Hacienda Nápoles

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Coordinates: 5°55′33.60″N 74°43′18.57″W / 5.9260000°N 74.7218250°W / 5.9260000; -74.7218250

Hacienda Nápoles (Spanish for "Naples Estate") was the luxurious estate built and owned by Colombian drug lord Pablo Escobar in Puerto Triunfo, Antioquia Department, Colombia, approximately 150 km (93 mi) east of Medellín and 249 km (155 mi) northwest of Bogotá. The estate covers about 20 km2 (7.7 sq mi) of land. Following Escobar's death in 1993, many of the original buildings on the property were demolished or reconditioned for other uses.

History[edit]

Main entrance
Popular waterslides at the amusement park
Hacienda Nápoles private bullring

The estate included a Spanish colonial house, a sculpture park, and a complete zoo that included many kinds of animals from different continents such as antelope, elephants, exotic birds, giraffes, hippopotamuses, ostriches, and ponies. The ranch also boasted a large collection of old and luxury cars and bikes, a private airport, a bullring, and even a kart-racing track. Mounted atop the hacienda's entrance gate is a replica of the Piper PA-18 Super Cub airplane (tail number HK-617-P) which transported Escobar's first shipment of cocaine to the United States.[1]

After Escobar was shot and killed by Colombian police in 1993, his family entered a legal struggle with the Colombian government over the property. The government prevailed, and the neglected property is now managed by the Municipality of Puerto Triunfo. The cost of maintenance for the zoo and the animals was too expensive for the government, so it was decided that most of the animals would be donated to Colombian and international zoos.

Other original features include dinosaur statues[1] built with bones[citation needed] in a section of the estate, along with prehistoric animal statues (such as the mammoth) that children can climb and play on,[citation needed] as well as decommissioned military vehicles and a giant hand sculpture.[1]


By November 2006, ownership of the property had passed to the Colombian government and was valued at 5 billion Colombian pesos (approximately $2.23 million).[2] The hacienda's zoo as of February 2019 hosts bison, a rare goat, one ostrich, and zebras. Escobar's hippopotamuses have escaped and become feral, living in at least four lakes in the area and spreading into neighbouring rivers. Contact between the hippos and local fishermen have led to calls for the hippo population to be culled. By 2011, there were at least 30 animals roaming wild in the countryside; the large number of hippos makes it difficult to find zoos into which they can be resettled.[3] There are also reportedly 40 hippopotamuses living on the grounds of the hacienda itself;[4] as of June 2014, the park's mascot, a live female hippo named Vanessa (who responds to her name), remains at the site.[3]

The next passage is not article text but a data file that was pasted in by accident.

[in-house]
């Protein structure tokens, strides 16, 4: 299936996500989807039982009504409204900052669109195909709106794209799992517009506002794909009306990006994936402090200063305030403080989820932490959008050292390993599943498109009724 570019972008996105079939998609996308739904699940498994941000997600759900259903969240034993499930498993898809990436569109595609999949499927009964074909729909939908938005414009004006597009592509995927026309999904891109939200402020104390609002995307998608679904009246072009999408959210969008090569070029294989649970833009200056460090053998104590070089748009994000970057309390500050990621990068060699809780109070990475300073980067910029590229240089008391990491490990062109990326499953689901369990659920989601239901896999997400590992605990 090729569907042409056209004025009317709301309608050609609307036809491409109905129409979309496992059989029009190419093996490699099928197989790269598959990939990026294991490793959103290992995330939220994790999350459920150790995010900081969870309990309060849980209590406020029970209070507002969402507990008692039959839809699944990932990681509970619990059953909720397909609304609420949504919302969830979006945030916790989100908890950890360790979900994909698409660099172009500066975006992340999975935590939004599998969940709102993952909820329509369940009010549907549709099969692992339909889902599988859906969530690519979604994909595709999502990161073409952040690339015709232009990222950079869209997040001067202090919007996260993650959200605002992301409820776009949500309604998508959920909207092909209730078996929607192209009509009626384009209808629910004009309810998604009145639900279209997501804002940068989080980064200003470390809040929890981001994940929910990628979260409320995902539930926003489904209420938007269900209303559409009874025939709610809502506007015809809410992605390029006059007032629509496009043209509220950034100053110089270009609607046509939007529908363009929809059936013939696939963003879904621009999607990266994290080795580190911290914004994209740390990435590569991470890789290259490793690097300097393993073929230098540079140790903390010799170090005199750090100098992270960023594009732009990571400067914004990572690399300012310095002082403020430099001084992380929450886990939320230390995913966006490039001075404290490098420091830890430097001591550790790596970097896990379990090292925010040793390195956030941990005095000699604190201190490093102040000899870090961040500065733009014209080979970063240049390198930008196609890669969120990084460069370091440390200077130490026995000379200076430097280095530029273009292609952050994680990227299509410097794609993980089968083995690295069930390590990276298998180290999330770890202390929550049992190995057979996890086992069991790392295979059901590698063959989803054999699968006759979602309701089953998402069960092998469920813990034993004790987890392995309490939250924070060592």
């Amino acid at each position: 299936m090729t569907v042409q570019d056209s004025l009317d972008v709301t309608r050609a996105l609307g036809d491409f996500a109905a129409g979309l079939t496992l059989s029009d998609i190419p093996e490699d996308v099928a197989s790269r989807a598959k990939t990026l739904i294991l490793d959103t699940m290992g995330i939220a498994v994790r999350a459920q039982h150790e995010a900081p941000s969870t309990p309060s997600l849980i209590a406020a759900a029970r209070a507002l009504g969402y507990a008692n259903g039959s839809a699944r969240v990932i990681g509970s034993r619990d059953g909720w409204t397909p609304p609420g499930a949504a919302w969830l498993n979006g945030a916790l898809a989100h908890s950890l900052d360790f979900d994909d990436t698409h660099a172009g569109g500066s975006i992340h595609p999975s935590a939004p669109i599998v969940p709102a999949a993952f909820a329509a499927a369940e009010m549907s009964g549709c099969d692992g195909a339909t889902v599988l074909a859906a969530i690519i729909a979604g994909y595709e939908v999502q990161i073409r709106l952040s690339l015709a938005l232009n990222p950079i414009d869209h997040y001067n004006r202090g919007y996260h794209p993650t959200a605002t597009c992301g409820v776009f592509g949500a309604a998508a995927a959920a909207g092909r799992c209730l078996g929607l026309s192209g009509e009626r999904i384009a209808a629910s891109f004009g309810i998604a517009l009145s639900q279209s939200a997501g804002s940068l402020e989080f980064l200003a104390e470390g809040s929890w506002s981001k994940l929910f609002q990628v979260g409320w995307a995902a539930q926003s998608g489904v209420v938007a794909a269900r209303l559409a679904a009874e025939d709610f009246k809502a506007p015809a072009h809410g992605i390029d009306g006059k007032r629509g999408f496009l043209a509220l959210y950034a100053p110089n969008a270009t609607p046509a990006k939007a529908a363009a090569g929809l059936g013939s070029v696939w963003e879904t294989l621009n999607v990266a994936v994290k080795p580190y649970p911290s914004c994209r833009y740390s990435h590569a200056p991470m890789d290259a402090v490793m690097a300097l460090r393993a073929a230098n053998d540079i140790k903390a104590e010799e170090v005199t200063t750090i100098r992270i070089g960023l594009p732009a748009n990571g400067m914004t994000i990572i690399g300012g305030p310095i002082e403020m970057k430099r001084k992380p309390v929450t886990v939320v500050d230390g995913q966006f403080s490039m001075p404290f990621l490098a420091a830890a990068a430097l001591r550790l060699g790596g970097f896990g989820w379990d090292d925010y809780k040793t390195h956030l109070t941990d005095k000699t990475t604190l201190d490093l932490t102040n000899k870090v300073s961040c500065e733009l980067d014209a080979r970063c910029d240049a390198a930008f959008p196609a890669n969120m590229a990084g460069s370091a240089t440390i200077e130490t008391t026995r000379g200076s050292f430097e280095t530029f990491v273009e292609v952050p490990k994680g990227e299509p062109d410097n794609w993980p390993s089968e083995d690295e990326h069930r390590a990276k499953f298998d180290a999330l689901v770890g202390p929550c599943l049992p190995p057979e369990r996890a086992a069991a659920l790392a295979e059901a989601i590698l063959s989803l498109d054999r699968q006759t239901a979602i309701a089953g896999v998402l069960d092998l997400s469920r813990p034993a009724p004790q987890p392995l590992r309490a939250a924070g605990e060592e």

In 2014, a "Jurassic Park"-style African theme park was operating on the grounds, which have been rented by a private company. "Parque Temático Hacienda Nápoles" comes complete with a water park, a guided safari attraction, aquariums, and a replica of the caves in Colombia's Cueva de los Guácharos National Park.[5] In December 2018, a day ticket to the park cost 42,000 pesos (around $15).[4] The Escobar museum, his burned private car collection, and the abandoned "ruins" of his house are still publicly accessible, but are reported to have collapsed in February 2015.[6]

Escobar kept four hippos in a private menagerie at Hacienda Nápoles. They were deemed too difficult to seize and move after Escobar's death, and hence left on the untended estate. By 2007, the animals had multiplied to 16 and had taken to roaming the area for food in the nearby Magdalena River.[7] The National Geographic Channel produced a documentary about them titled Cocaine Hippos.[8] A report published in a Yale student magazine noted that local environmentalists are campaigning to protect the animals, although there is no clear plan for what will happen to them.[9] In 2018, National Geographic published another article on the hippos which found disagreement among environmentalists on whether they were having a positive or negative impact, but that conservationists and locals - particularly those in the tourism industry - were mostly in support of their continued presence.[10]

References[edit]

  1. ^ a b c Arbuckle, Alex Q. (August 29, 1989). "Hacienda Nápoles: What do you buy the drug lord who has everything? A zoo".
  2. ^ "LA HACIENDA NAPOLES AHORA ES PROPIEDAD DEL ESTADO COLOMBIANO". Presidencia.gov.co (in Spanish). September 2009. Archived from the original on August 20, 2004.
  3. ^ a b Kremer, William (June 26, 2014). "Pablo Escobar's hippos: A growing problem". BBC News Magazine. Retrieved June 26, 2014.
  4. ^ a b Marta Hermaniuk. "Parque Tematico Hacienda Napoles". Retrieved December 1, 2018.
  5. ^ "Diversion acuatica". Parque Tematico Hacienda Napoles. Retrieved 7 September 2016.
  6. ^ http://www.elcolombiano.com/antioquia/la-mansion-de-pablo-escobar-en-la-hacienda-napoles-se-desplomo-CX1220664
  7. ^ Kraul, Chris (20 December 2006). "A hippo critical situation". Los Angeles Times. Archived from the original on 8 March 2015. Retrieved 27 March 2008.
  8. ^ "The Invaders: Cocaine Hippos". National Geographic Channel. Archived from the original on 26 June 2013.
  9. ^ Nagvekar, Rahul. "Zoo Gone Wild: After Escobar, Colombia Faces His Hippos". The Politic. Retrieved 25 August 2017.
  10. ^ Wilcox, Christie (26 September 2018). "Could Pablo Escobar's Escaped Hippos Help the Environment?". National Geographic. Retrieved 18 October 2018.

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